randomStrings[j] = null;
          handleException(e);
        }
      }
    }
  }
}
  

We can see that this also causes an exception that eventually is replaced with a single instance exception.

Duplicate Exception: class java.lang.ClassCastException
count = 263
java.lang.ClassCastException
  

Lastly we can see that even an ArrayIndexOutOfBoundsException is eventually replaced with a single instance without a stack trace:

import java.util.*;

public class ArrayBoundsTest extends DuplicateExceptionChecker {
  private static final Object[] randomObjects =
      new Object[1000 * 1000];

  private static final int[] randomIndexes =
      new int[1000 * 1000];

  private static final String[] randomStrings =
      new String[1000 * 1000];

  public static void main(String[] args) {
    ArrayBoundsTest test = new ArrayBoundsTest();
    test.fillArrays(0.01);
    test.test();
  }

  public void notifyOfDuplicate(Exception e) {
    super.notifyOfDuplicate(e);
    System.exit(1);
  }

  private void fillArrays(double probabilityIndexIsOut) {
    Random random = new Random(0);
    for (int i = 0; i < randomObjects.length; i++) {
      randomObjects[i] = new Integer(i);
      randomIndexes[i] = (int) (Math.random() * i);
      if (random.nextDouble() < probabilityIndexIsOut) {
        randomIndexes[i] = -randomIndexes[i];
      }
    }
    Arrays.fill(randomStrings, null);
  }

  private void test() {
    for (int i = 0; i < 100; i++) {
      for (int j = 0; j < randomObjects.length; j++) {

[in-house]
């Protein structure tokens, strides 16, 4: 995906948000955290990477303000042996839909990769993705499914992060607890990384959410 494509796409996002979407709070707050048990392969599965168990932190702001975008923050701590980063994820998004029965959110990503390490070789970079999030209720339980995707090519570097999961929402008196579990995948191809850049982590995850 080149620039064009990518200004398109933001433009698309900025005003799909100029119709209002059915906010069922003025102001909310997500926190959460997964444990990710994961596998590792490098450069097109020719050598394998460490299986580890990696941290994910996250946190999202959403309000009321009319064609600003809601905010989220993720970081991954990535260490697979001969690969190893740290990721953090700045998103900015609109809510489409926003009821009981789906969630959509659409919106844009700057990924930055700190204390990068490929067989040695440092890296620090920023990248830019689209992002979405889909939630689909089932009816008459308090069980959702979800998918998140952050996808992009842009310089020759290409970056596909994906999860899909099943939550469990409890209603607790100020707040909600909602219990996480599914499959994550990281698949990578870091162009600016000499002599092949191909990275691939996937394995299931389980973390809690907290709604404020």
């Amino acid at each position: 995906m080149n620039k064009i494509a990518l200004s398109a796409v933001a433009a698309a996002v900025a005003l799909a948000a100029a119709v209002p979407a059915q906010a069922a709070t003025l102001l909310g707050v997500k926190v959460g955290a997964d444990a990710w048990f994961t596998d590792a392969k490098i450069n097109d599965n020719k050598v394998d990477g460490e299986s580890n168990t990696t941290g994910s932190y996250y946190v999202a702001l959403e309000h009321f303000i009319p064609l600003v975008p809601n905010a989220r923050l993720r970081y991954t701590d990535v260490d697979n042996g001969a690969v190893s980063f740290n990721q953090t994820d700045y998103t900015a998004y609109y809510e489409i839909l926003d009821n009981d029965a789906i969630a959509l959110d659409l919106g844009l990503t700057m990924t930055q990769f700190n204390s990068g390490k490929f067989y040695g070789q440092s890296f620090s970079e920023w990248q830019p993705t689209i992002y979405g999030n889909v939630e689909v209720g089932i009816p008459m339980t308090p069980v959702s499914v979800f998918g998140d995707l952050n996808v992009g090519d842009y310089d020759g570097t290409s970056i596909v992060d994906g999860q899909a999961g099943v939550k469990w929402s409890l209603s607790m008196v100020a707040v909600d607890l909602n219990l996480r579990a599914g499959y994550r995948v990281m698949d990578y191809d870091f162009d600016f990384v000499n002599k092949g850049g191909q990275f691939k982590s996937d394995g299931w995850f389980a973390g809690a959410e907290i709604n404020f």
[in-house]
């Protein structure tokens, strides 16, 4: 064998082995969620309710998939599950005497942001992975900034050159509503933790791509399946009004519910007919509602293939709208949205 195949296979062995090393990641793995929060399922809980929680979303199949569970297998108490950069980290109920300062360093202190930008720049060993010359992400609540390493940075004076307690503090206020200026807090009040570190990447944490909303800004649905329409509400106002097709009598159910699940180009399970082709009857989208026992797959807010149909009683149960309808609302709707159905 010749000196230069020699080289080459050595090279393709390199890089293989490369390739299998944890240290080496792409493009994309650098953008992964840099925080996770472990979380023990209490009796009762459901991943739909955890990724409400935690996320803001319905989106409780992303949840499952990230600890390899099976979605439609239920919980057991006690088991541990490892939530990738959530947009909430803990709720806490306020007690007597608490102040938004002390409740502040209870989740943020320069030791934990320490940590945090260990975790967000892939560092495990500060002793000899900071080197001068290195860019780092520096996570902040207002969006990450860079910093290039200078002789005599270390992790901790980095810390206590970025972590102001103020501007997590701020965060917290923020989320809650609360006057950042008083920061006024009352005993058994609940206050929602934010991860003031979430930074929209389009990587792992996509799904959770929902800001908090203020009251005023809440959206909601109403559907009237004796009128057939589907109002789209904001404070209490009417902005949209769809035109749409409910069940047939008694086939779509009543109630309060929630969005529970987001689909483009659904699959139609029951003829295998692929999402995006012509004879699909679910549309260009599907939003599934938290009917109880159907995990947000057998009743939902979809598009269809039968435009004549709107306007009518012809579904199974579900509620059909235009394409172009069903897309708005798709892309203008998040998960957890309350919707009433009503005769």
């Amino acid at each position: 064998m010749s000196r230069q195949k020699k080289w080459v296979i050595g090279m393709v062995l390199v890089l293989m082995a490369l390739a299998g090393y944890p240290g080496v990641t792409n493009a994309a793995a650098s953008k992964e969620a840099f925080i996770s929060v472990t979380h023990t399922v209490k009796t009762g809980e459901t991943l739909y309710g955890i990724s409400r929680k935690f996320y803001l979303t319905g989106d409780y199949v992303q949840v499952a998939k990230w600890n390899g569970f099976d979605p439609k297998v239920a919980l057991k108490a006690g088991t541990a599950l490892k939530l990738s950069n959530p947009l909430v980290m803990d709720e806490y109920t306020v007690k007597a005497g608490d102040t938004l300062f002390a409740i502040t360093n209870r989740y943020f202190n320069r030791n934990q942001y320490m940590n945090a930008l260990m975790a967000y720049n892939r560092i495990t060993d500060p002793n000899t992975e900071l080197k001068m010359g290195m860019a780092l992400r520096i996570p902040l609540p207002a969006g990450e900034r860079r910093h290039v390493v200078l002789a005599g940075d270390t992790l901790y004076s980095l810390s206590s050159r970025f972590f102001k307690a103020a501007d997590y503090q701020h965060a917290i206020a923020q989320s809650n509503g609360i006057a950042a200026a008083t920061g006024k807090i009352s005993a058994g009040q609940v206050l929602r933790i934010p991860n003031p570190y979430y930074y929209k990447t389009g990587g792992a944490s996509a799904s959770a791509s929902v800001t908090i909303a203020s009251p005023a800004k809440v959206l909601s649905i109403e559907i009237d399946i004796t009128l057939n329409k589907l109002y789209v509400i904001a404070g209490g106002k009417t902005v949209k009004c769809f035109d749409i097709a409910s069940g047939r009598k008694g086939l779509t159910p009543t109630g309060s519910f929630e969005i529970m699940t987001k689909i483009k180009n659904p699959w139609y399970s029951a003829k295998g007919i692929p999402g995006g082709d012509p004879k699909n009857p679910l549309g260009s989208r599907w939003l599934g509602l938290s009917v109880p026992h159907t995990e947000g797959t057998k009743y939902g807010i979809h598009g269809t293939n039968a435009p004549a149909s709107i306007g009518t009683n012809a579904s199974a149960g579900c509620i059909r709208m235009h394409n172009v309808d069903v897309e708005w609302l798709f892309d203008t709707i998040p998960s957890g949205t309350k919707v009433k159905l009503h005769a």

try {
          int index = randomIndexes[j];
          randomStrings[index] = randomObjects[index].toString();
        } catch (ArrayIndexOutOfBoundsException e) {
          randomStrings[j] = null;
          handleException(e);
        }
      }
    }
  }
}
  

The question still remains - what is faster? I will not answer that question in this newsletter. Since we do not have the cost of object creation during the exception, the number of instructions would be roughly the same.

There is thus a difference between causing and creating exceptions. When we create them ourselves, they are very expensive to initialize due to the fillInStackTrace() method. But when we cause them inside the Java Virtual Machine, they may end up eventually not costing anything, depending on the exception caused. This is an optimization that we could of course add to our own code, but just remember that the stack trace is one of the most important parts of the exception. Leave that out and you might as well not throw it.

History Lesson

When I discovered this new feature, I was amazed as to how clever the Sun engineers had been to sneak this into the very latest Java 6 server HotSpot. Wanting to find out at exactly which point this was added, I went back in time and tried earlier versions of Java 6, then Java 5, 1.4.2, 1.4.1 and 1.4.0. Imagine my surprise when every single version that I tried had this feature? It was actually a bit depressing that the JVM has been doing this since at least February 2002 and that I did not know about it. I have also never read about this anywhere.

Turning Off Fast Exceptions

Ervin Varga sent me a JVM option that you can use to control this behaviour in the JVM, if you ever need to. Use the -XX:-OmitStackTraceInFastThrow to turn it off.

Thank you very much for reading this newsletter. I hope you enjoyed it.

Heinz

Performance Articles Related Java Course